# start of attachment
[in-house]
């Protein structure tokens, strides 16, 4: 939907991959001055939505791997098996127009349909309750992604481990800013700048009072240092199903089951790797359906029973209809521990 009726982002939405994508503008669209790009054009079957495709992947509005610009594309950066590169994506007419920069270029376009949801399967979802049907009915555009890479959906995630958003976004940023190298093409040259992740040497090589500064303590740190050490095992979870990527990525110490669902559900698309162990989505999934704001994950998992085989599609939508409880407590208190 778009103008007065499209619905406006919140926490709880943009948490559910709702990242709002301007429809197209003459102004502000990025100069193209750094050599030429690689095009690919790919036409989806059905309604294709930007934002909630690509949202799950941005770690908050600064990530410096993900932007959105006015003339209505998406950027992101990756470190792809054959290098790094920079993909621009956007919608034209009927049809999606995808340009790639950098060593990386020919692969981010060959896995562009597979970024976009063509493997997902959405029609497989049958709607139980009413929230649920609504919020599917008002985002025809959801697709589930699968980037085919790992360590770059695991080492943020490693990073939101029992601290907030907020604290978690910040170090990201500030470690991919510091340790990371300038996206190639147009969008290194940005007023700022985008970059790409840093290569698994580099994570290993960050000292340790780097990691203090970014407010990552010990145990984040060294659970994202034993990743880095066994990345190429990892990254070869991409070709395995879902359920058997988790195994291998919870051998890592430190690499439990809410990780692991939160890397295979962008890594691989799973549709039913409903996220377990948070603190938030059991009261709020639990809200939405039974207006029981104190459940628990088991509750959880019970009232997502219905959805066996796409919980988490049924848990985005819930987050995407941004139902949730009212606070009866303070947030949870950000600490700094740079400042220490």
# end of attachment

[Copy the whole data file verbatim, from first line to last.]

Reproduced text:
[in-house]
């Protein structure tokens, strides 16, 4: 939907991959001055939505791997098996127009349909309750992604481990800013700048009072240092199903089951790797359906029973209809521990 009726982002939405994508503008669209790009054009079957495709992947509005610009594309950066590169994506007419920069270029376009949801399967979802049907009915555009890479959906995630958003976004940023190298093409040259992740040497090589500064303590740190050490095992979870990527990525110490669902559900698309162990989505999934704001994950998992085989599609939508409880407590208190 778009103008007065499209619905406006919140926490709880943009948490559910709702990242709002301007429809197209003459102004502000990025100069193209750094050599030429690689095009690919790919036409989806059905309604294709930007934002909630690509949202799950941005770690908050600064990530410096993900932007959105006015003339209505998406950027992101990756470190792809054959290098790094920079993909621009956007919608034209009927049809999606995808340009790639950098060593990386020919692969981010060959896995562009597979970024976009063509493997997902959405029609497989049958709607139980009413929230649920609504919020599917008002985002025809959801697709589930699968980037085919790992360590770059695991080492943020490693990073939101029992601290907030907020604290978690910040170090990201500030470690991919510091340790990371300038996206190639147009969008290194940005007023700022985008970059790409840093290569698994580099994570290993960050000292340790780097990691203090970014407010990552010990145990984040060294659970994202034993990743880095066994990345190429990892990254070869991409070709395995879902359920058997988790195994291998919870051998890592430190690499439990809410990780692991939160890397295979962008890594691989799973549709039913409903996220377990948070603190938030059991009261709020639990809200939405039974207006029981104190459940628990088991509750959880019970009232997502219905959805066996796409919980988490049924848990985005819930987050995407941004139902949730009212606070009866303070947030949870950000600490700094740079400042220490």